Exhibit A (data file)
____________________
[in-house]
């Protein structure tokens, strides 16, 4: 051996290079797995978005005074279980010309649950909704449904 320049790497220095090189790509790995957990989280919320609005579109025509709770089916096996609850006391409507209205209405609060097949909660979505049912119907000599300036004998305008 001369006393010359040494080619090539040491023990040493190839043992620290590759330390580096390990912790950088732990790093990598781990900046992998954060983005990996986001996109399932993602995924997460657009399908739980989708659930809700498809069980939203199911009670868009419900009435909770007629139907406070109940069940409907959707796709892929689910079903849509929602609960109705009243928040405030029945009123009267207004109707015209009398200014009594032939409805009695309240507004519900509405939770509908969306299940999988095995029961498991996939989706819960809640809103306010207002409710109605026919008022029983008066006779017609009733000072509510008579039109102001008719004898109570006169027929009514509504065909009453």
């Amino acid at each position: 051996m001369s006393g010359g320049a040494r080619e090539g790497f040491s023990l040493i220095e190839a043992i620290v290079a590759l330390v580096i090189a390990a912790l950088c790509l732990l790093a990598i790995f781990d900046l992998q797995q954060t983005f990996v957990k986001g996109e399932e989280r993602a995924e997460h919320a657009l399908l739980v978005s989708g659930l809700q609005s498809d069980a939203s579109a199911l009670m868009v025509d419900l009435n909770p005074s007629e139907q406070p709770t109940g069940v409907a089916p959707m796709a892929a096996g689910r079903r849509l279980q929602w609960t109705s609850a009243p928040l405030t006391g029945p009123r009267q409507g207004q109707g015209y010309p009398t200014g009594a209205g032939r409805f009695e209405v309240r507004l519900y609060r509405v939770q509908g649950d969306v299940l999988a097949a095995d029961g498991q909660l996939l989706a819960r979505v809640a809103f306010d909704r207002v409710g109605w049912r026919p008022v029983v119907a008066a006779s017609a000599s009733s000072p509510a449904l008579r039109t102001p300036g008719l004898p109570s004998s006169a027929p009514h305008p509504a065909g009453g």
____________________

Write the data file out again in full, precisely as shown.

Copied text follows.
[in-house]
């Protein structure tokens, strides 16, 4: 051996290079797995978005005074279980010309649950909704449904 320049790497220095090189790509790995957990989280919320609005579109025509709770089916096996609850006391409507209205209405609060097949909660979505049912119907000599300036004998305008 001369006393010359040494080619090539040491023990040493190839043992620290590759330390580096390990912790950088732990790093990598781990900046992998954060983005990996986001996109399932993602995924997460657009399908739980989708659930809700498809069980939203199911009670868009419900009435909770007629139907406070109940069940409907959707796709892929689910079903849509929602609960109705009243928040405030029945009123009267207004109707015209009398200014009594032939409805009695309240507004519900509405939770509908969306299940999988095995029961498991996939989706819960809640809103306010207002409710109605026919008022029983008066006779017609009733000072509510008579039109102001008719004898109570006169027929009514509504065909009453």
């Amino acid at each position: 051996m001369s006393g010359g320049a040494r080619e090539g790497f040491s023990l040493i220095e190839a043992i620290v290079a590759l330390v580096i090189a390990a912790l950088c790509l732990l790093a990598i790995f781990d900046l992998q797995q954060t983005f990996v957990k986001g996109e399932e989280r993602a995924e997460h919320a657009l399908l739980v978005s989708g659930l809700q609005s498809d069980a939203s579109a199911l009670m868009v025509d419900l009435n909770p005074s007629e139907q406070p709770t109940g069940v409907a089916p959707m796709a892929a096996g689910r079903r849509l279980q929602w609960t109705s609850a009243p928040l405030t006391g029945p009123r009267q409507g207004q109707g015209y010309p009398t200014g009594a209205g032939r409805f009695e209405v309240r507004l519900y609060r509405v939770q509908g649950d969306v299940l999988a097949a095995d029961g498991q909660l996939l989706a819960r979505v809640a809103f306010d909704r207002v409710g109605w049912r026919p008022v029983v119907a008066a006779s017609a000599s009733s000072p509510a449904l008579r039109t102001p300036g008719l004898p109570s004998s006169a027929p009514h305008p509504a065909g009453g």